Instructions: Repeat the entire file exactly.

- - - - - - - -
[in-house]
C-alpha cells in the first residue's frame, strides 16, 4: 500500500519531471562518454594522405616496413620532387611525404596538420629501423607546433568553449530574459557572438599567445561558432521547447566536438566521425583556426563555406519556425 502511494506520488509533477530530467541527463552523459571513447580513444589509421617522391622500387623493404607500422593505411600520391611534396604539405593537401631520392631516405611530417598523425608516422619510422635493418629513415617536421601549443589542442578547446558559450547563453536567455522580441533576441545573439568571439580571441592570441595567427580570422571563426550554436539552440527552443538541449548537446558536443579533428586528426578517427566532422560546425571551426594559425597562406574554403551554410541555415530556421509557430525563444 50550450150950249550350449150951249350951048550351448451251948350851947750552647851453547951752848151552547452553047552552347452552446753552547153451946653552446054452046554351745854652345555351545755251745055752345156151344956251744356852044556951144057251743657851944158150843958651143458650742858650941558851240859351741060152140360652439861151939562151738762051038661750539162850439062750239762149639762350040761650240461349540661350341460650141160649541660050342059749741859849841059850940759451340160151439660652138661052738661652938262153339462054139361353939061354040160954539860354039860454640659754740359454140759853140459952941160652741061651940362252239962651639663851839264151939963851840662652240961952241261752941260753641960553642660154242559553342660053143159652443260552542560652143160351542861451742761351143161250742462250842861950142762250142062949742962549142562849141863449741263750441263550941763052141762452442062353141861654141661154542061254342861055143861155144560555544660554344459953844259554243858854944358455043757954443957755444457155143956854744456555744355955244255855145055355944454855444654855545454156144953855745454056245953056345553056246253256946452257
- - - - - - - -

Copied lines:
[in-house]
C-alpha cells in the first residue's frame, strides 16, 4: 500500500519531471562518454594522405616496413620532387611525404596538420629501423607546433568553449530574459557572438599567445561558432521547447566536438566521425583556426563555406519556425 502511494506520488509533477530530467541527463552523459571513447580513444589509421617522391622500387623493404607500422593505411600520391611534396604539405593537401631520392631516405611530417598523425608516422619510422635493418629513415617536421601549443589542442578547446558559450547563453536567455522580441533576441545573439568571439580571441592570441595567427580570422571563426550554436539552440527552443538541449548537446558536443579533428586528426578517427566532422560546425571551426594559425597562406574554403551554410541555415530556421509557430525563444 50550450150950249550350449150951249350951048550351448451251948350851947750552647851453547951752848151552547452553047552552347452552446753552547153451946653552446054452046554351745854652345555351545755251745055752345156151344956251744356852044556951144057251743657851944158150843958651143458650742858650941558851240859351741060152140360652439861151939562151738762051038661750539162850439062750239762149639762350040761650240461349540661350341460650141160649541660050342059749741859849841059850940759451340160151439660652138661052738661652938262153339462054139361353939061354040160954539860354039860454640659754740359454140759853140459952941160652741061651940362252239962651639663851839264151939963851840662652240961952241261752941260753641960553642660154242559553342660053143159652443260552542560652143160351542861451742761351143161250742462250842861950142762250142062949742962549142562849141863449741263750441263550941763052141762452442062353141861654141661154542061254342861055143861155144560555544660554344459953844259554243858854944358455043757954443957755444457155143956854744456555744355955244255855145055355944454855444654855545454156144953855745454056245953056345553056246253256946452257